On my own fat demise

Just old does a fat person have to get before they are able to die of old age?

The Fat Lip Readers’ Theatre


I’ve been thinking a lot about my own demise. Oh yes, I’m going to die. One day. I probably spend more time thinking about my own death than most people in their thirties who don’t have a chronic illness or spend their days base jumping. I think about it a lot, actually. At least once a week; sometimes everyday. I think about what a good death might look like for me. At what age I might die. Will it be slow? Will it be prolonged? Will it be of a fatty disease?

My thoughts about my death are heavily (pun!) wrapped up in my fatness. Because I’ve lived my entire life [as a fat person], being told by everyone – family, friends, doctors, strangers, trolls – that my fatness will kill me; that I’m a ticking time bomb. Common refrains include,

  • But what about your health?
  • Sure, you’re ok now. But wait until you’re older… *sigh*
  • I’m just, worried, you know? I hate to think of what this mean for you later on.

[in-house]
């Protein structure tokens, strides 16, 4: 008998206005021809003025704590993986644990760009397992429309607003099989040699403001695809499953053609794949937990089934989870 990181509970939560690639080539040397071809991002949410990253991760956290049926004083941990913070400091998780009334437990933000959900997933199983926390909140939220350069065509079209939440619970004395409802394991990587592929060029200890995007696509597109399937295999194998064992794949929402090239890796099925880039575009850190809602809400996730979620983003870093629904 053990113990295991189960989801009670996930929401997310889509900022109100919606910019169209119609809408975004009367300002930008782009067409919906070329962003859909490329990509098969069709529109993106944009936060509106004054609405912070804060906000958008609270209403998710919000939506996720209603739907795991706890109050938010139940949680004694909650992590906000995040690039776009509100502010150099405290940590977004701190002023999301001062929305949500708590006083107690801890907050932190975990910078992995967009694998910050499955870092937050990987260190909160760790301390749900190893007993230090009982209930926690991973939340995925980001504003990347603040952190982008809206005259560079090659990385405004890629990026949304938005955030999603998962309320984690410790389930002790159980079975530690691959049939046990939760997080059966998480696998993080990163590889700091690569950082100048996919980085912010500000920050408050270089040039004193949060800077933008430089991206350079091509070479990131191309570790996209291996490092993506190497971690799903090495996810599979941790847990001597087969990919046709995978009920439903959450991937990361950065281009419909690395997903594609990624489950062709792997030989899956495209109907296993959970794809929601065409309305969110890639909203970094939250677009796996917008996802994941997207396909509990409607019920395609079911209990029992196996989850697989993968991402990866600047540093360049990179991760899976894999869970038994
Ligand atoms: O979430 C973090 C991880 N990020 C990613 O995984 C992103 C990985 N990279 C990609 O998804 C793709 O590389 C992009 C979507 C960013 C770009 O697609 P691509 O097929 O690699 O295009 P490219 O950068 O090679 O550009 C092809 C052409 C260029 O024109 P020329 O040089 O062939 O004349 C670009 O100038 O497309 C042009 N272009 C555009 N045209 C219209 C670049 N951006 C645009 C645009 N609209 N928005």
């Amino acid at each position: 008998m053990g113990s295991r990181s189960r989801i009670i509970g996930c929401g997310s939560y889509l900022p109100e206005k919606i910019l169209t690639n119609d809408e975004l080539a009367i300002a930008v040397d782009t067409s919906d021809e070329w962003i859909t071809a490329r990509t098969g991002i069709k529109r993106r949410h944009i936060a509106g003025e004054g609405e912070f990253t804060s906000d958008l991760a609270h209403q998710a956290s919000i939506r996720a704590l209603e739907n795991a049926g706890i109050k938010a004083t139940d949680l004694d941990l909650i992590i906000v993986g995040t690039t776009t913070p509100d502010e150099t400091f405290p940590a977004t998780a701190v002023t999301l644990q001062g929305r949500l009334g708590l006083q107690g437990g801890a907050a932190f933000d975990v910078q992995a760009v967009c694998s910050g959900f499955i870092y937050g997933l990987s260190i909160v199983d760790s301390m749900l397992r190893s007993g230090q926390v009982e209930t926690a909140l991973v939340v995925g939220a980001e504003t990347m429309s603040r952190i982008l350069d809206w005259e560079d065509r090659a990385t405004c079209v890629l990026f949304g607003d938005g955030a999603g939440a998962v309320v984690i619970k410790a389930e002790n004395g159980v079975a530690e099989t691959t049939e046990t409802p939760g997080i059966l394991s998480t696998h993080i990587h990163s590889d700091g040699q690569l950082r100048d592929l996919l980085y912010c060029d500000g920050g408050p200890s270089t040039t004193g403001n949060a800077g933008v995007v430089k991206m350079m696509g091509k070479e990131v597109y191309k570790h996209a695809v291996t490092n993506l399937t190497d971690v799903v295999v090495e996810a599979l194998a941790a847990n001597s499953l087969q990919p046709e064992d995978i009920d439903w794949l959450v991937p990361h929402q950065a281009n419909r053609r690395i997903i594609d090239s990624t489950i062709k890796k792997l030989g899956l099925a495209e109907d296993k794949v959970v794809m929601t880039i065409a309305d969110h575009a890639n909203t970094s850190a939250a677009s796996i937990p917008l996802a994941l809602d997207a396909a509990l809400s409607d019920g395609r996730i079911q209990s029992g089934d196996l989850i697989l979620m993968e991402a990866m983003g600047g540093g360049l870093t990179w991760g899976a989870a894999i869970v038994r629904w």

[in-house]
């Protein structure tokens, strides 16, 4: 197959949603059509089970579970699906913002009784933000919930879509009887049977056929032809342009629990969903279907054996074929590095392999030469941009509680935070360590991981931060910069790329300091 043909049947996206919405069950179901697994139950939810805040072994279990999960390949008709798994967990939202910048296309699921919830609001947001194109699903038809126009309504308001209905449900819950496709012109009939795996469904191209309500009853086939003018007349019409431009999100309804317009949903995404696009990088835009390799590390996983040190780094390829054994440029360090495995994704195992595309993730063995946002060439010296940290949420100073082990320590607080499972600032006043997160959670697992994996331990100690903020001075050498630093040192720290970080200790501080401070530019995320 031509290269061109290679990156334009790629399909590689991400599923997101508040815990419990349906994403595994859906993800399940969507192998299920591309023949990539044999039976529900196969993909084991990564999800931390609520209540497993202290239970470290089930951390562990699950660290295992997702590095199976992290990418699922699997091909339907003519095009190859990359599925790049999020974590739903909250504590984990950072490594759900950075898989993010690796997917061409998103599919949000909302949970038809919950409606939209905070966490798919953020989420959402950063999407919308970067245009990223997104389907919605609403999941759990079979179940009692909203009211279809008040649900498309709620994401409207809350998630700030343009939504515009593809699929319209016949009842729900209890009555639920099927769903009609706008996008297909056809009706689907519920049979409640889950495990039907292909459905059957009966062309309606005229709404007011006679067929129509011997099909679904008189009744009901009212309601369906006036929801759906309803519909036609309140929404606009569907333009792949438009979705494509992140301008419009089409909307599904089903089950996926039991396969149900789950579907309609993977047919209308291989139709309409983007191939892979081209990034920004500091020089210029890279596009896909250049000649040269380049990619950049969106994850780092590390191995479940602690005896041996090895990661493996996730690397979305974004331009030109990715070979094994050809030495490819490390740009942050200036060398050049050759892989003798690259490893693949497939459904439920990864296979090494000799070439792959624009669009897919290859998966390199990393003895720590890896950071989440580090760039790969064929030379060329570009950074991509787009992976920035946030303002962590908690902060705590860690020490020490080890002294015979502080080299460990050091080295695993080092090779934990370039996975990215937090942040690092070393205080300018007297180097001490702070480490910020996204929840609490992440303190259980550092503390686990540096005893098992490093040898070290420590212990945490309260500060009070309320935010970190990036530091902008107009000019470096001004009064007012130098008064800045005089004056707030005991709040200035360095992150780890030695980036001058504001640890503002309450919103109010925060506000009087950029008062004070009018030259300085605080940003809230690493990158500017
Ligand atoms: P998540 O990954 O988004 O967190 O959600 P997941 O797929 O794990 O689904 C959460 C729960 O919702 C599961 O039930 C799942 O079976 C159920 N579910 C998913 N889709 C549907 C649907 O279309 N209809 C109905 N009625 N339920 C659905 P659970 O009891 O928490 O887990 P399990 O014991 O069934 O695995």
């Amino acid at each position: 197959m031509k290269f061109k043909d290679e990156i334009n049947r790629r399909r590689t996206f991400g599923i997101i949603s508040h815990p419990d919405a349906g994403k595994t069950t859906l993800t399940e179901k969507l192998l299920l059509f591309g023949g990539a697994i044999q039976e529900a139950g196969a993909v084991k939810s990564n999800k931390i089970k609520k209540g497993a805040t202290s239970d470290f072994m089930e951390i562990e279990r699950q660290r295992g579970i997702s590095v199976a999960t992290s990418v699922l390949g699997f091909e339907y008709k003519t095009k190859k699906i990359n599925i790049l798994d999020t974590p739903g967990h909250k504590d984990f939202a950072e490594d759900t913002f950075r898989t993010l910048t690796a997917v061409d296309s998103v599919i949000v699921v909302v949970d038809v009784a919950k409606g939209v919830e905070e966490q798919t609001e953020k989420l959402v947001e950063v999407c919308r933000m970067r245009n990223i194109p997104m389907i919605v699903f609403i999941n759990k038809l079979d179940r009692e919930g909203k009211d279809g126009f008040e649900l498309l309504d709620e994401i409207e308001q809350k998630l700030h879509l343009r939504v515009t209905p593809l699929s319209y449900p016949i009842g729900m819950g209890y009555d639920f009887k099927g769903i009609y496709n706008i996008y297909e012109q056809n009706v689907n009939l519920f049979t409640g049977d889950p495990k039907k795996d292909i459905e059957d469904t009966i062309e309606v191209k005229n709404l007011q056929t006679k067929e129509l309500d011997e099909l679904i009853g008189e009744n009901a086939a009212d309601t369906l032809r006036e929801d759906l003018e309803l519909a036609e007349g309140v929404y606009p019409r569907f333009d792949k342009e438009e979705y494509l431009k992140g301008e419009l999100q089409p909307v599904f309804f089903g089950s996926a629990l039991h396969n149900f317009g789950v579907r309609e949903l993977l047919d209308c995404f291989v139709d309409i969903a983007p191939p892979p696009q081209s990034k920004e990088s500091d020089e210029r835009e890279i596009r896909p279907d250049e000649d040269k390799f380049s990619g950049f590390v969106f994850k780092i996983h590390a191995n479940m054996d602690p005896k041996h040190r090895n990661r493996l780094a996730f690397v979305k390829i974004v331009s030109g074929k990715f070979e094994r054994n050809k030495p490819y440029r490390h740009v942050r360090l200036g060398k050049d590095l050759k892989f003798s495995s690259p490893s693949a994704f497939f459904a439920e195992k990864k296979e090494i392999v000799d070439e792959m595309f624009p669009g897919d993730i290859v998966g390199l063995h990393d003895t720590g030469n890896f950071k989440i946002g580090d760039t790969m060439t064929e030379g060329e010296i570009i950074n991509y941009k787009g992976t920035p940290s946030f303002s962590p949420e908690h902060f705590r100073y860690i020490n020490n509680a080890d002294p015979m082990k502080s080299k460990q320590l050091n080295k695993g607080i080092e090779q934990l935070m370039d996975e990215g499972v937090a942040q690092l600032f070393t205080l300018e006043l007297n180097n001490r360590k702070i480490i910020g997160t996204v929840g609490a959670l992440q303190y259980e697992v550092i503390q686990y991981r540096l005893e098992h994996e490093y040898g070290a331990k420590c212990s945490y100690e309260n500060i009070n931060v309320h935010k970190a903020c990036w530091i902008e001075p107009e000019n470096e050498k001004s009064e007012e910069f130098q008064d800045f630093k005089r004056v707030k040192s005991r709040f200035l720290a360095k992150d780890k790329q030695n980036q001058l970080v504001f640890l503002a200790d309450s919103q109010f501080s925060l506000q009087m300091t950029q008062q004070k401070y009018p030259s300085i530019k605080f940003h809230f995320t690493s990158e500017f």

And these concerns are shared by family, friends, doctors, strangers, and trolls alike. I cannot think of something ever said to me by a stranger or troll that hasn’t also been said to me by a loved one. Living your life under the threat of “one day” is less than awesome. And being reminded, for your own good, by those around you, makes it even worse.

I’ve never assumed that I was alone in this, but thanks to an upcoming horrific infotainment offering on the BBC3, lots of fatties are talking about how not even our deaths are free from public scrutiny and shaming.

Because we think of some illnesses as fatty diseases, like Type II diabetes, we get to say, ‘I told you so’, when a fat person does develop this condition. I mean, it was inevitable, right? (Of course, this also means that we don’t often screen non-fat people for these fatty diseases, and it has been suggested that there are a lot of undiagnosed diabetics who aren’t aware they have a disease to maintain). When fat people develop cancer or heart disease, it’s expected. When non-fat people develop these things, it’s tragic.

Let’s say I develop Type II diabetes. Or cancer. Or heart disease.

Haters are gonna rejoice.

They’re not gonna care if I developed these things because of heredity, or my behaviours, or because living a lifetime of discrimination is damaging, or because of my fat. Nope. Fatty got what was coming to her, and that’s all that matters.


But let’s say I live to 100. Will they rain down apologies on me, as they’ve rained down dire warnings? Probably not.